Since April 2017, more than 2 million Uighurs and other Muslim minorities, including ethnic Azerbaijanis, Uzbeks, Kazakhs, Turkmens and Kyrgyz, have been forced into more than 85 identified camps within Xinjiang, an autonomous region in northwest China.
The Chinese government long denied accusations of such camps, but when images of camp construction, watchtowers and barbed fences were captured via satellite, they acknowledged the existence of the camps but referred to them as re-education centers.
“I was immediately struck by how many camps there were, how large, and how quickly they are growing. In a matter of months they are throwing up five-story buildings, longer than football fields, lined up in rows in the desert,” Edward Boyda, co-founder of the nonprofit Earthrise Media that analyzes satellite images of the Uighur camps, told Reuters. “The construction and arrangement of buildings is very similar from site to site, in the new sites especially, which means there is a method behind it.”
The majority of Uighur camp detainees have never been charged with crimes but are being detained for a variety of reasons, such as having any sort of communication or association with any of the 26 Muslim countries China considers suspicious, such as Turkey or Kyrgyzstan, as well as attending mosques, having more than three children or reading the Quran, the holy book of Islam.
What actually occurs in these camps has not been disclosed; however, according to the Council on Foreign Relations, detainees are forced to pledge loyalty to the Chinese Communist Party and renounce Islam. Many are forced to work. It is rumored they are also forced to break many Islamic laws such as eating pork and drinking alcohol.
According to journalists reporting from Xinjiang, communist party members were to live in Uighur Muslim homes and report any “extremist” behaviors, such as fasting during Ramadan. Uighur parents were prohibited from giving their children Muslim names such as Mohammad or Medina. Halal food, which is arranged according to Islamic guidelines, has become a challenge to find.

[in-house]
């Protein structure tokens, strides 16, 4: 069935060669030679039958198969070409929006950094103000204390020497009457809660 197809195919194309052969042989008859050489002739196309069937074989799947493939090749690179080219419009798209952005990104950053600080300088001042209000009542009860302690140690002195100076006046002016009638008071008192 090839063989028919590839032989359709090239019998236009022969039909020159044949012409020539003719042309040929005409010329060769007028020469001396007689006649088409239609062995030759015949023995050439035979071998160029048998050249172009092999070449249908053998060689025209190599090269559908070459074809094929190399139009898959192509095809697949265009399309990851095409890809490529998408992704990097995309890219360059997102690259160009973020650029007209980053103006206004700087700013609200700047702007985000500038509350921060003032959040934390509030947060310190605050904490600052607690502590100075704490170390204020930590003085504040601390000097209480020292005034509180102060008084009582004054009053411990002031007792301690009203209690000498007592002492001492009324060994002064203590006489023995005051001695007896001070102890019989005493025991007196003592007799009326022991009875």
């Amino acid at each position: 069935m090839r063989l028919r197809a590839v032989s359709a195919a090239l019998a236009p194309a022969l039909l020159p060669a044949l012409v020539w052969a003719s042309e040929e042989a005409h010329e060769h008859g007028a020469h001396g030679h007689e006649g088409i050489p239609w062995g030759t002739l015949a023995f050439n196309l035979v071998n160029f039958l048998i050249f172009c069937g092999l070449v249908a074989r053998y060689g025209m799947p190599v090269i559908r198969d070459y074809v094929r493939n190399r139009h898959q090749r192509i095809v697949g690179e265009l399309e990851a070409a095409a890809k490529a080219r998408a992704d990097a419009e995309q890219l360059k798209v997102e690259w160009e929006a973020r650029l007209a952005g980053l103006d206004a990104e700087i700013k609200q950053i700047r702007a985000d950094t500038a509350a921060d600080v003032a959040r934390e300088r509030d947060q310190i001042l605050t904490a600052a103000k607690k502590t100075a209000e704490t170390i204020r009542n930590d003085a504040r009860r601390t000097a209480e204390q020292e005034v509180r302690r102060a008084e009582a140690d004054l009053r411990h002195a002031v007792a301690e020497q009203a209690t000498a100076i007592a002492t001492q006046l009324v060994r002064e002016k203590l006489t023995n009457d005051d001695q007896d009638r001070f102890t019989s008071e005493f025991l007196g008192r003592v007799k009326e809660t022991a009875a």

Omir Bekali, a Kazakh held in one of the concentration camps, was forced to recant his beliefs, praise the Communist Party and support Chinese nationalism.
“The psychological pressure is enormous, when you have to criticize yourself, denounce your thinking — your own ethnic group,” Bekali said.
Many women have shared stories of being sexually abused and being forced to have abortions and have contraceptive devices implanted. In 2017, a law was passed in Xinjiang prohibiting men from growing out their beards and women from wearing veils. Many mosques were also torn down.
Many released detainees have committed or are considering suicide. Families have been separated. Children are being held in either state-run orphanages or “boarding schools.”
Why target the Uighurs? Chinese officials blame the East Turkestan Islamic Movement, reportedly founded by Uighurs, for committing acts of terrorism in Xinjiang and beyond and for promoting hopes of establishing an independent state of East Turkestan in China.
Xinjiang also plays an important role in China’s Belt and Road Initiative, known as the “New Silk Road,” which will connect Asia with Europe and Africa through a system of land networks designed to increase trade and economic growth. Because Xinjiang is a major part of China’s border with its western neighbors, ETIM poses a threat to the planned networks.
As a result, President Xi Jinping laid the groundwork for the camps during a series of speeches in Xinjiang in 2017, in which he advocated using the camps to eliminate Islamic extremists. The detention camps were then implemented by Chen Quanguo, Xinjiang’s Communist Party secretary.
Countries around the globe have responded to the situation in various ways. In 2019, Turkey became the only Muslim country to call for the full protection of the cultural identities of detainees and a distinction between “terrorists and innocent people” during a United Nations (UN) Human Rights Council session. UN officials have requested access to the camps.
In 2019, the U.S. placed visa restrictions on Chinese officials linked to the abuse of Muslims in Xinjiang. The U.S. also blacklisted Chinese companies and agencies associated with abuses in the region, preventing them from buying U.S. products.
In June 2020, United States President Donald J. Trump signed legislation, passed with considerable support from Congress, which commanded that those linked with the oppression of Uighurs face penalties. The law also requires that U.S. businesses do not commit human rights violations such as the use of forced labor.